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Triple Net Leases Could Make Business Owners Personally Liable in Withdrawal Liability Cases

By L. Steven Platt / Aug 16, 2013

Company owners who lease property to their companies could find themselves personally liable for withdrawal liability. On April 22, 2013, the Seventh Circuit Court of Appeals held in Central States v. Nagy, 714 F. 3d 545 (7th Cir. 2013), that Charles Nagy was personally liable for $3.6 million in withdrawal liability to the Teamsters Central States Pension Fund.

Nagy owned real estate which he leased to Nagy Ready Mix for its business operations. He was the sole owner of both the property and Ready Mix. When Nagy Ready Mix went out of business, the Central States, Southeast, Southwest Areas Pension Fund assessed withdrawal liability of $3.2 million against Ready Mix.  When Ready Mix was unable to pay the withdrawal liability, Central States sought payment from Nagy personally.

The Court found that leasing of property to a withdrawing company under the common control of the property owner constitutes a "trade or business" within the meaning of the law.  Because Nagy owned at least 80% interest in the property and Ready Mix, he was a common owner.  Under the Multiemployer Pension Plan Amendments Act of 1980 (MPPAA), Nagy was liable for Ready Mix's withdrawing liability.

The court commented on the rule established in Commissioner of Internal Revenue v. Groetzinger, which holds that a business established primarily for income or profit is an investment, not a trade or business. The court held that Groetzinger does not apply because in withdrawal liability cases the likelihood is that the true purpose of the "lease" is to split up the withdrawing employer's assets to avoid liability.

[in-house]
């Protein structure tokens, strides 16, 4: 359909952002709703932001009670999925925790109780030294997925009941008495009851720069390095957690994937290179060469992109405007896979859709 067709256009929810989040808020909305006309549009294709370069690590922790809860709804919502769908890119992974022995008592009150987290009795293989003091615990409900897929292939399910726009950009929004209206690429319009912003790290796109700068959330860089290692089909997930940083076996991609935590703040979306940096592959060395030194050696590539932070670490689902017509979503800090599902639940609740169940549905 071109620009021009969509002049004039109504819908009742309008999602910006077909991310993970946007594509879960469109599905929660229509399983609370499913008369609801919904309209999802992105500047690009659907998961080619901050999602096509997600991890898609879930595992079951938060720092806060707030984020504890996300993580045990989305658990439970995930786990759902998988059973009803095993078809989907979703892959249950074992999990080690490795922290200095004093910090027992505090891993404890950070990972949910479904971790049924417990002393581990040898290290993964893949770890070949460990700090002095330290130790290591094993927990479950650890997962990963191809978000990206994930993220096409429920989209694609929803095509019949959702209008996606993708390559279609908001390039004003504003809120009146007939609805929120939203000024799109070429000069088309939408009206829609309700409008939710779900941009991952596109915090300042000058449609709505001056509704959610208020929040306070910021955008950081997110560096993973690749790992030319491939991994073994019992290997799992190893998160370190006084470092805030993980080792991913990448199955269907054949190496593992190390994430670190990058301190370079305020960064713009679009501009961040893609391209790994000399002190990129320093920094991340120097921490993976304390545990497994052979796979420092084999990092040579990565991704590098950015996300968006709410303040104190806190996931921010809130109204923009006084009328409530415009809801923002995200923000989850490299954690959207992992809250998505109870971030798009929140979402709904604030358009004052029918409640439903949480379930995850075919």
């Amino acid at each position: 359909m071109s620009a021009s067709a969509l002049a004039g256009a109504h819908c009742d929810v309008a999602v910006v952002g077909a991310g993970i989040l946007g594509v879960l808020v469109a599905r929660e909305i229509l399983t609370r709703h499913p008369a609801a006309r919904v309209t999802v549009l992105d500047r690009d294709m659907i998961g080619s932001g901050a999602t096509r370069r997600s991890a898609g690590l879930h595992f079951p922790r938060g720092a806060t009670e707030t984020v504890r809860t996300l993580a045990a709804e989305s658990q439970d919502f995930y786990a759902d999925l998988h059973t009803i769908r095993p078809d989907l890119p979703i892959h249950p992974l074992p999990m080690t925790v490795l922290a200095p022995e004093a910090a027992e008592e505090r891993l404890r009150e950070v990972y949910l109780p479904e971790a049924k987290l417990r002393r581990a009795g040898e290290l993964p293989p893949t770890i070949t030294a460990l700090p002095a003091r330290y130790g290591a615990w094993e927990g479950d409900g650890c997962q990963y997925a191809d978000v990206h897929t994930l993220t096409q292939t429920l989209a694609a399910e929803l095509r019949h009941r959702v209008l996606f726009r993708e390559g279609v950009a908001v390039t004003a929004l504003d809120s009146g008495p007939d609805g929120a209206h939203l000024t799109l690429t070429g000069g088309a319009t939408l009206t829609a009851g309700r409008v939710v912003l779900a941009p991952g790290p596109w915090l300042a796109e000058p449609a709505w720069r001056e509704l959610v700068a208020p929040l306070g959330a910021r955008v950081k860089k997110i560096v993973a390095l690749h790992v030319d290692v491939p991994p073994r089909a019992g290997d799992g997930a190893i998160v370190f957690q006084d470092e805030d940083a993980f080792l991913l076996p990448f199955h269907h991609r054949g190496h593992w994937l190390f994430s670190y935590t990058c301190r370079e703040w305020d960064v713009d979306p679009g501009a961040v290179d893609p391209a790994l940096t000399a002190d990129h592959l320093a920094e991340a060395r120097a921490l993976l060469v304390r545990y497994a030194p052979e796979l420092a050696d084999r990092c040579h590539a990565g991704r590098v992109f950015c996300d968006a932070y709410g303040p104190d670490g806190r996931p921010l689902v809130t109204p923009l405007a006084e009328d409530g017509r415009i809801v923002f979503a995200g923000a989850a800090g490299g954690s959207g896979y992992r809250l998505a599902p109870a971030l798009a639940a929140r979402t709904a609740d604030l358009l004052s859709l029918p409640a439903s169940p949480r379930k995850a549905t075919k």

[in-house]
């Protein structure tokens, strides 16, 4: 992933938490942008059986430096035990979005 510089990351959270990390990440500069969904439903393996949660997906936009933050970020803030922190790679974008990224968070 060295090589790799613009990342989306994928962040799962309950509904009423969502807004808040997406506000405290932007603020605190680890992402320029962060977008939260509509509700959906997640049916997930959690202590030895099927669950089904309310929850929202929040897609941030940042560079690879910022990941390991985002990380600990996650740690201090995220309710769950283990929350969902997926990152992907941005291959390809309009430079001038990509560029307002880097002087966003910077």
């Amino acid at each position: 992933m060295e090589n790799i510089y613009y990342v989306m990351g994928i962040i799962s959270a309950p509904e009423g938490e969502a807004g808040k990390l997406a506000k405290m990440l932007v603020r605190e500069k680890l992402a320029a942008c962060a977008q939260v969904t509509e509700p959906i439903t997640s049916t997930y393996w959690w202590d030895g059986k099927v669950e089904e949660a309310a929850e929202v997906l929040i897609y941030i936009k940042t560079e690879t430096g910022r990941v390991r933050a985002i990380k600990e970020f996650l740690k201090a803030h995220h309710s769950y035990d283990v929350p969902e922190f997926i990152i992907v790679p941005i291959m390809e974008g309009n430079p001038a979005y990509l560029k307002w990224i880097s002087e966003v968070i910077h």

This case is a departure from prior case precedent which required not only common control, but also that the alleged trade or business be an active business, not simply a passive investment. Lots of business owners use the lease back of real estate, equipment and employees to take advantage of personal tax breaks under the code. These practices may expose the employer to withdrawal liability.

If you have any questions about this advisory, please contact L Steven Platt, 312-985-5943, splatt@clarkhill.com , Edward C. Hammond, 248-988-1821, ehammond@clarkhill.com or Thomas P. Brady, 313-965-8291, tbrady@clarkhill.com or any member of Clark Hill's labor and employment practice group.